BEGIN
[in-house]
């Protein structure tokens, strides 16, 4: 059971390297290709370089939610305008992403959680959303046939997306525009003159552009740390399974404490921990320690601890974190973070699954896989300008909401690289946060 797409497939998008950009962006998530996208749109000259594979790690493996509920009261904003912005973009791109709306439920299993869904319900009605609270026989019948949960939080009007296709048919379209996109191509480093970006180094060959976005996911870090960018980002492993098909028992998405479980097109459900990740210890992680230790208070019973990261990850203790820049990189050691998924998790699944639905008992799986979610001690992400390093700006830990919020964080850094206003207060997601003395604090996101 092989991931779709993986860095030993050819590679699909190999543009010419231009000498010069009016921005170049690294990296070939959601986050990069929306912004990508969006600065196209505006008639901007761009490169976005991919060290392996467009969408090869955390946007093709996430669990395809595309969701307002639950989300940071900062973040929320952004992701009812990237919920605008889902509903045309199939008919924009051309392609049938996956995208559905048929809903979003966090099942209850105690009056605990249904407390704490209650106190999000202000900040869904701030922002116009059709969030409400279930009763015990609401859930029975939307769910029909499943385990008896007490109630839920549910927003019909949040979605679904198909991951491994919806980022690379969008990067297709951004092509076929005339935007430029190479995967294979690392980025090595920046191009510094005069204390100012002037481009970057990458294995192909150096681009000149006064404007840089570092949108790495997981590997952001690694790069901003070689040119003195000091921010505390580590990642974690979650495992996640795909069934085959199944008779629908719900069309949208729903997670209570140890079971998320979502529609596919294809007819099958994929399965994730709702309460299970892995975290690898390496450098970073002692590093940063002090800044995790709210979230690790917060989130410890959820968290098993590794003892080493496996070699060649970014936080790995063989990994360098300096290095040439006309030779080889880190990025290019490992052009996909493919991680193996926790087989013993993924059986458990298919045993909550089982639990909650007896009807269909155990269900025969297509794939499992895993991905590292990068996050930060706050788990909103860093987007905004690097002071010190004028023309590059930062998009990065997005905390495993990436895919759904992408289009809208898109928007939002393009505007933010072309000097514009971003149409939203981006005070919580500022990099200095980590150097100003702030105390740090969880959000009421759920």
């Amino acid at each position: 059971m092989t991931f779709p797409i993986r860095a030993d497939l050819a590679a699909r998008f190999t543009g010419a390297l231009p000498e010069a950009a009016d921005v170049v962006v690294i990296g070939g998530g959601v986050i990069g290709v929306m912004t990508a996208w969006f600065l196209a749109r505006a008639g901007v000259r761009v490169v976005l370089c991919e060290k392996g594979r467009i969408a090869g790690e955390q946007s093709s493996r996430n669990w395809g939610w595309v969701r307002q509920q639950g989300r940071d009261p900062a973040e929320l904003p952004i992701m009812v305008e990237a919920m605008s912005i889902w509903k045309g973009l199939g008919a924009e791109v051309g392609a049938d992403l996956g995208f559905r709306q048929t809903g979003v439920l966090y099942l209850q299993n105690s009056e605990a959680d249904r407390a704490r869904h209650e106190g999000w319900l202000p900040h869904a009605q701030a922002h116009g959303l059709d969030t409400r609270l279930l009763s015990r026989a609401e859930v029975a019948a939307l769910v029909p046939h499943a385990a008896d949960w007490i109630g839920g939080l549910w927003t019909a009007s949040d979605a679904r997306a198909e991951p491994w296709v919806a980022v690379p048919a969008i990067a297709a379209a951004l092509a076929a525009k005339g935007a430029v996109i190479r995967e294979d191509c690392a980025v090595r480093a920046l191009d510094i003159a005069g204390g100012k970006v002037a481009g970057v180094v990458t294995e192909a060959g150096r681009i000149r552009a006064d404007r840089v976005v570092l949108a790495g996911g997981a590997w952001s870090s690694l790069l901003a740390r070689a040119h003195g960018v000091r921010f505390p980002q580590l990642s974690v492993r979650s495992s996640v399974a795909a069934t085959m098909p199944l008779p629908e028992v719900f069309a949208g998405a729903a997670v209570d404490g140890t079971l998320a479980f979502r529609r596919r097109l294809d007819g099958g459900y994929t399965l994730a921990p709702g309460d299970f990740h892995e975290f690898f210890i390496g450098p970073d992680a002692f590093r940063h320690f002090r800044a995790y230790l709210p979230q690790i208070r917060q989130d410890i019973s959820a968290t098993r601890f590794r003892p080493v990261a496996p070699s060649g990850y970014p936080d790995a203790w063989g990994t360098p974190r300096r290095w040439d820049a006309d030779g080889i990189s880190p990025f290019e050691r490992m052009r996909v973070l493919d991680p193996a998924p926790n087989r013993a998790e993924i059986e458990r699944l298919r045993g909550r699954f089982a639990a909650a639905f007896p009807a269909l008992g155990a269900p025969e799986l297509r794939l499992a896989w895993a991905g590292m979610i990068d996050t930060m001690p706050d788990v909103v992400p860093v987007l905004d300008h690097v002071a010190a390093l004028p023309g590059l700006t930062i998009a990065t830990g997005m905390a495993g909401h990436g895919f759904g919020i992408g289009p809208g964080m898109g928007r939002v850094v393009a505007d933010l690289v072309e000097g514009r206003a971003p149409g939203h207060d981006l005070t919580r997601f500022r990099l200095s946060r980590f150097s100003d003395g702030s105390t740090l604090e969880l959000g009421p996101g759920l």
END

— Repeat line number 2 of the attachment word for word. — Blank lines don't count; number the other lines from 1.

């Protein structure tokens, strides 16, 4: 059971390297290709370089939610305008992403959680959303046939997306525009003159552009740390399974404490921990320690601890974190973070699954896989300008909401690289946060 797409497939998008950009962006998530996208749109000259594979790690493996509920009261904003912005973009791109709306439920299993869904319900009605609270026989019948949960939080009007296709048919379209996109191509480093970006180094060959976005996911870090960018980002492993098909028992998405479980097109459900990740210890992680230790208070019973990261990850203790820049990189050691998924998790699944639905008992799986979610001690992400390093700006830990919020964080850094206003207060997601003395604090996101 092989991931779709993986860095030993050819590679699909190999543009010419231009000498010069009016921005170049690294990296070939959601986050990069929306912004990508969006600065196209505006008639901007761009490169976005991919060290392996467009969408090869955390946007093709996430669990395809595309969701307002639950989300940071900062973040929320952004992701009812990237919920605008889902509903045309199939008919924009051309392609049938996956995208559905048929809903979003966090099942209850105690009056605990249904407390704490209650106190999000202000900040869904701030922002116009059709969030409400279930009763015990609401859930029975939307769910029909499943385990008896007490109630839920549910927003019909949040979605679904198909991951491994919806980022690379969008990067297709951004092509076929005339935007430029190479995967294979690392980025090595920046191009510094005069204390100012002037481009970057990458294995192909150096681009000149006064404007840089570092949108790495997981590997952001690694790069901003070689040119003195000091921010505390580590990642974690979650495992996640795909069934085959199944008779629908719900069309949208729903997670209570140890079971998320979502529609596919294809007819099958994929399965994730709702309460299970892995975290690898390496450098970073002692590093940063002090800044995790709210979230690790917060989130410890959820968290098993590794003892080493496996070699060649970014936080790995063989990994360098300096290095040439006309030779080889880190990025290019490992052009996909493919991680193996926790087989013993993924059986458990298919045993909550089982639990909650007896009807269909155990269900025969297509794939499992895993991905590292990068996050930060706050788990909103860093987007905004690097002071010190004028023309590059930062998009990065997005905390495993990436895919759904992408289009809208898109928007939002393009505007933010072309000097514009971003149409939203981006005070919580500022990099200095980590150097100003702030105390740090969880959000009421759920």